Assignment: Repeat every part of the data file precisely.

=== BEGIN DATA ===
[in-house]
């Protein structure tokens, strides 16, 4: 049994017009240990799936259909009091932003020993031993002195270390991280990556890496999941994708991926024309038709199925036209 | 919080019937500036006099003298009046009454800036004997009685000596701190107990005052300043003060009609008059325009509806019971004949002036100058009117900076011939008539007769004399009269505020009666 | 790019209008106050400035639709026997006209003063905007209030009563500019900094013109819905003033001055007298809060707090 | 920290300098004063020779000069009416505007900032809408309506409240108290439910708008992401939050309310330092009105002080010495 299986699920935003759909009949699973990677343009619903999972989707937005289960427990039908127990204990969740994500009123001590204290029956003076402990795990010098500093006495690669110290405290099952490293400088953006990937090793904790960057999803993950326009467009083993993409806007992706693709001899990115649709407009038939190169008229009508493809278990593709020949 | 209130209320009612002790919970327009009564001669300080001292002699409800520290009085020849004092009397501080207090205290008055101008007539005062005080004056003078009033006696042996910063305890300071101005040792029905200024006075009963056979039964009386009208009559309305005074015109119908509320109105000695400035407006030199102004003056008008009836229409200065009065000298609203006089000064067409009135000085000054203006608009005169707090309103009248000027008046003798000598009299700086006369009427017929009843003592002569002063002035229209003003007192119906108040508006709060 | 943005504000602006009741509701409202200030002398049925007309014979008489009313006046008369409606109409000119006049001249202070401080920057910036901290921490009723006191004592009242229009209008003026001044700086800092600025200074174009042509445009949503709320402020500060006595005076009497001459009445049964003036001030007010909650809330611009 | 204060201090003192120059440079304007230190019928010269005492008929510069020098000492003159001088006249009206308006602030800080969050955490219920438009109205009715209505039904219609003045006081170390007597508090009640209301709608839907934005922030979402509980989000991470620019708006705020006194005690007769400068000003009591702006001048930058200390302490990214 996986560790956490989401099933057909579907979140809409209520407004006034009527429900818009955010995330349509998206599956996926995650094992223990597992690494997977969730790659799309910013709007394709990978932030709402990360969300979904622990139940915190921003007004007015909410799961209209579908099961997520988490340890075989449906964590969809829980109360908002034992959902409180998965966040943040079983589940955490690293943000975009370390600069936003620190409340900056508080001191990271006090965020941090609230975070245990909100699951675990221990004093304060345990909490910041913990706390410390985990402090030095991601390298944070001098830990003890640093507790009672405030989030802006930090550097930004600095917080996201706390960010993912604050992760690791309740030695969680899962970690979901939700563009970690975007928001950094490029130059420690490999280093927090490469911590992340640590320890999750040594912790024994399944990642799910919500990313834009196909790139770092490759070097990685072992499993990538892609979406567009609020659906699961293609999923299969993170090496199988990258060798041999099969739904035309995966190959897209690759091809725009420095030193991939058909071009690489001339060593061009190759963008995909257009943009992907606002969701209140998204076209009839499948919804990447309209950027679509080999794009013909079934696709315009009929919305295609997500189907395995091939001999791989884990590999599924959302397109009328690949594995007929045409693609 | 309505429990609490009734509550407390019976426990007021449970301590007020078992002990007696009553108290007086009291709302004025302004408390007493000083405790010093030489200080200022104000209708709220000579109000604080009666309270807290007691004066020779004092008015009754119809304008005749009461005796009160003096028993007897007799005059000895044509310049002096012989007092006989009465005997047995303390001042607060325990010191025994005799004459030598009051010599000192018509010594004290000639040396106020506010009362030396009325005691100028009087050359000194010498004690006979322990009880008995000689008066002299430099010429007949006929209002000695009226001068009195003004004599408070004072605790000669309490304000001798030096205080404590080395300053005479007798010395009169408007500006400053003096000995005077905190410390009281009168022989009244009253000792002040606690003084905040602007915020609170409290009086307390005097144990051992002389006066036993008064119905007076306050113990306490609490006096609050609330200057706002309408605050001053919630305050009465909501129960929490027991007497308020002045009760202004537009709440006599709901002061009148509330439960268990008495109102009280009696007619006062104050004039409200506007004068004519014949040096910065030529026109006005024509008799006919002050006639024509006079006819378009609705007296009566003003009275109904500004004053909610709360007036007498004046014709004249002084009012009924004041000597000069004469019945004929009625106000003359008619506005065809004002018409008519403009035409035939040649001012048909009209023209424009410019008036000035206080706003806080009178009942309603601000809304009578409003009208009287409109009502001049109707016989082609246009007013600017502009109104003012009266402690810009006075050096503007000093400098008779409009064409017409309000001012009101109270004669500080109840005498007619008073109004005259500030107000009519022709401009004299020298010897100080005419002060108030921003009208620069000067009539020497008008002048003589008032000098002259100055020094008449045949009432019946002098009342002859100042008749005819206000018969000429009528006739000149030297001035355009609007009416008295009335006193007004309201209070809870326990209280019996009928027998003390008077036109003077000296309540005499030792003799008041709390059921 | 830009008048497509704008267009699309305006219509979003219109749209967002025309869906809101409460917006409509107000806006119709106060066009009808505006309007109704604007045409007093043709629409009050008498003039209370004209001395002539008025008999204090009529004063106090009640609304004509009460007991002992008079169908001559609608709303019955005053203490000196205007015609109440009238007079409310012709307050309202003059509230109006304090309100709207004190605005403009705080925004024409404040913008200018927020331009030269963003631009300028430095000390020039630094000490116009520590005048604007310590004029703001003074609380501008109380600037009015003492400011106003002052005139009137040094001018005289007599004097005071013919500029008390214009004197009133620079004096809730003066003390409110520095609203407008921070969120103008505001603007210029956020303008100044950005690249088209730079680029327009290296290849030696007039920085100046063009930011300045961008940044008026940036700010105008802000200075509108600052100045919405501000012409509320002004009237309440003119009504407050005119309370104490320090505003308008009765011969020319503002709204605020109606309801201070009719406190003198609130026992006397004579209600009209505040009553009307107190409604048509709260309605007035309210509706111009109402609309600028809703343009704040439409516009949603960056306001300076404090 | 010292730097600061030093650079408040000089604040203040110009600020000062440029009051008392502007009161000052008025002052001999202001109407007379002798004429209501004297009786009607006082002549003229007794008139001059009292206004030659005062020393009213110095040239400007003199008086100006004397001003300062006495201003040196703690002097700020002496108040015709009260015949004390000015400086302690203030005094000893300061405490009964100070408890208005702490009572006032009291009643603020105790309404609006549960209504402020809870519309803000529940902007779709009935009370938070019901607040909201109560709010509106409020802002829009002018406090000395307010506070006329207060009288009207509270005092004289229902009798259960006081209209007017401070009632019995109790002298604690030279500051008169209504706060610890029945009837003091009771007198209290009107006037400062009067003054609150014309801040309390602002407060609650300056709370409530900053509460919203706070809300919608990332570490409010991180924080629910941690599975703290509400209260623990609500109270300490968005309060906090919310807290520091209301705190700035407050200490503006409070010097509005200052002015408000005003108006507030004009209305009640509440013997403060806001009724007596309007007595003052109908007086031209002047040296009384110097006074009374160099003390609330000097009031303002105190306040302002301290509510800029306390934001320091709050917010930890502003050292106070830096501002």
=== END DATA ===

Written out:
[in-house]
């Protein structure tokens, strides 16, 4: 049994017009240990799936259909009091932003020993031993002195270390991280990556890496999941994708991926024309038709199925036209 | 919080019937500036006099003298009046009454800036004997009685000596701190107990005052300043003060009609008059325009509806019971004949002036100058009117900076011939008539007769004399009269505020009666 | 790019209008106050400035639709026997006209003063905007209030009563500019900094013109819905003033001055007298809060707090 | 920290300098004063020779000069009416505007900032809408309506409240108290439910708008992401939050309310330092009105002080010495 299986699920935003759909009949699973990677343009619903999972989707937005289960427990039908127990204990969740994500009123001590204290029956003076402990795990010098500093006495690669110290405290099952490293400088953006990937090793904790960057999803993950326009467009083993993409806007992706693709001899990115649709407009038939190169008229009508493809278990593709020949 | 209130209320009612002790919970327009009564001669300080001292002699409800520290009085020849004092009397501080207090205290008055101008007539005062005080004056003078009033006696042996910063305890300071101005040792029905200024006075009963056979039964009386009208009559309305005074015109119908509320109105000695400035407006030199102004003056008008009836229409200065009065000298609203006089000064067409009135000085000054203006608009005169707090309103009248000027008046003798000598009299700086006369009427017929009843003592002569002063002035229209003003007192119906108040508006709060 | 943005504000602006009741509701409202200030002398049925007309014979008489009313006046008369409606109409000119006049001249202070401080920057910036901290921490009723006191004592009242229009209008003026001044700086800092600025200074174009042509445009949503709320402020500060006595005076009497001459009445049964003036001030007010909650809330611009 | 204060201090003192120059440079304007230190019928010269005492008929510069020098000492003159001088006249009206308006602030800080969050955490219920438009109205009715209505039904219609003045006081170390007597508090009640209301709608839907934005922030979402509980989000991470620019708006705020006194005690007769400068000003009591702006001048930058200390302490990214 996986560790956490989401099933057909579907979140809409209520407004006034009527429900818009955010995330349509998206599956996926995650094992223990597992690494997977969730790659799309910013709007394709990978932030709402990360969300979904622990139940915190921003007004007015909410799961209209579908099961997520988490340890075989449906964590969809829980109360908002034992959902409180998965966040943040079983589940955490690293943000975009370390600069936003620190409340900056508080001191990271006090965020941090609230975070245990909100699951675990221990004093304060345990909490910041913990706390410390985990402090030095991601390298944070001098830990003890640093507790009672405030989030802006930090550097930004600095917080996201706390960010993912604050992760690791309740030695969680899962970690979901939700563009970690975007928001950094490029130059420690490999280093927090490469911590992340640590320890999750040594912790024994399944990642799910919500990313834009196909790139770092490759070097990685072992499993990538892609979406567009609020659906699961293609999923299969993170090496199988990258060798041999099969739904035309995966190959897209690759091809725009420095030193991939058909071009690489001339060593061009190759963008995909257009943009992907606002969701209140998204076209009839499948919804990447309209950027679509080999794009013909079934696709315009009929919305295609997500189907395995091939001999791989884990590999599924959302397109009328690949594995007929045409693609 | 309505429990609490009734509550407390019976426990007021449970301590007020078992002990007696009553108290007086009291709302004025302004408390007493000083405790010093030489200080200022104000209708709220000579109000604080009666309270807290007691004066020779004092008015009754119809304008005749009461005796009160003096028993007897007799005059000895044509310049002096012989007092006989009465005997047995303390001042607060325990010191025994005799004459030598009051010599000192018509010594004290000639040396106020506010009362030396009325005691100028009087050359000194010498004690006979322990009880008995000689008066002299430099010429007949006929209002000695009226001068009195003004004599408070004072605790000669309490304000001798030096205080404590080395300053005479007798010395009169408007500006400053003096000995005077905190410390009281009168022989009244009253000792002040606690003084905040602007915020609170409290009086307390005097144990051992002389006066036993008064119905007076306050113990306490609490006096609050609330200057706002309408605050001053919630305050009465909501129960929490027991007497308020002045009760202004537009709440006599709901002061009148509330439960268990008495109102009280009696007619006062104050004039409200506007004068004519014949040096910065030529026109006005024509008799006919002050006639024509006079006819378009609705007296009566003003009275109904500004004053909610709360007036007498004046014709004249002084009012009924004041000597000069004469019945004929009625106000003359008619506005065809004002018409008519403009035409035939040649001012048909009209023209424009410019008036000035206080706003806080009178009942309603601000809304009578409003009208009287409109009502001049109707016989082609246009007013600017502009109104003012009266402690810009006075050096503007000093400098008779409009064409017409309000001012009101109270004669500080109840005498007619008073109004005259500030107000009519022709401009004299020298010897100080005419002060108030921003009208620069000067009539020497008008002048003589008032000098002259100055020094008449045949009432019946002098009342002859100042008749005819206000018969000429009528006739000149030297001035355009609007009416008295009335006193007004309201209070809870326990209280019996009928027998003390008077036109003077000296309540005499030792003799008041709390059921 | 830009008048497509704008267009699309305006219509979003219109749209967002025309869906809101409460917006409509107000806006119709106060066009009808505006309007109704604007045409007093043709629409009050008498003039209370004209001395002539008025008999204090009529004063106090009640609304004509009460007991002992008079169908001559609608709303019955005053203490000196205007015609109440009238007079409310012709307050309202003059509230109006304090309100709207004190605005403009705080925004024409404040913008200018927020331009030269963003631009300028430095000390020039630094000490116009520590005048604007310590004029703001003074609380501008109380600037009015003492400011106003002052005139009137040094001018005289007599004097005071013919500029008390214009004197009133620079004096809730003066003390409110520095609203407008921070969120103008505001603007210029956020303008100044950005690249088209730079680029327009290296290849030696007039920085100046063009930011300045961008940044008026940036700010105008802000200075509108600052100045919405501000012409509320002004009237309440003119009504407050005119309370104490320090505003308008009765011969020319503002709204605020109606309801201070009719406190003198609130026992006397004579209600009209505040009553009307107190409604048509709260309605007035309210509706111009109402609309600028809703343009704040439409516009949603960056306001300076404090 | 010292730097600061030093650079408040000089604040203040110009600020000062440029009051008392502007009161000052008025002052001999202001109407007379002798004429209501004297009786009607006082002549003229007794008139001059009292206004030659005062020393009213110095040239400007003199008086100006004397001003300062006495201003040196703690002097700020002496108040015709009260015949004390000015400086302690203030005094000893300061405490009964100070408890208005702490009572006032009291009643603020105790309404609006549960209504402020809870519309803000529940902007779709009935009370938070019901607040909201109560709010509106409020802002829009002018406090000395307010506070006329207060009288009207509270005092004289229902009798259960006081209209007017401070009632019995109790002298604690030279500051008169209504706060610890029945009837003091009771007198209290009107006037400062009067003054609150014309801040309390602002407060609650300056709370409530900053509460919203706070809300919608990332570490409010991180924080629910941690599975703290509400209260623990609500109270300490968005309060906090919310807290520091209301705190700035407050200490503006409070010097509005200052002015408000005003108006507030004009209305009640509440013997403060806001009724007596309007007595003052109908007086031209002047040296009384110097006074009374160099003390609330000097009031303002105190306040302002301290509510800029306390934001320091709050917010930890502003050292106070830096501002």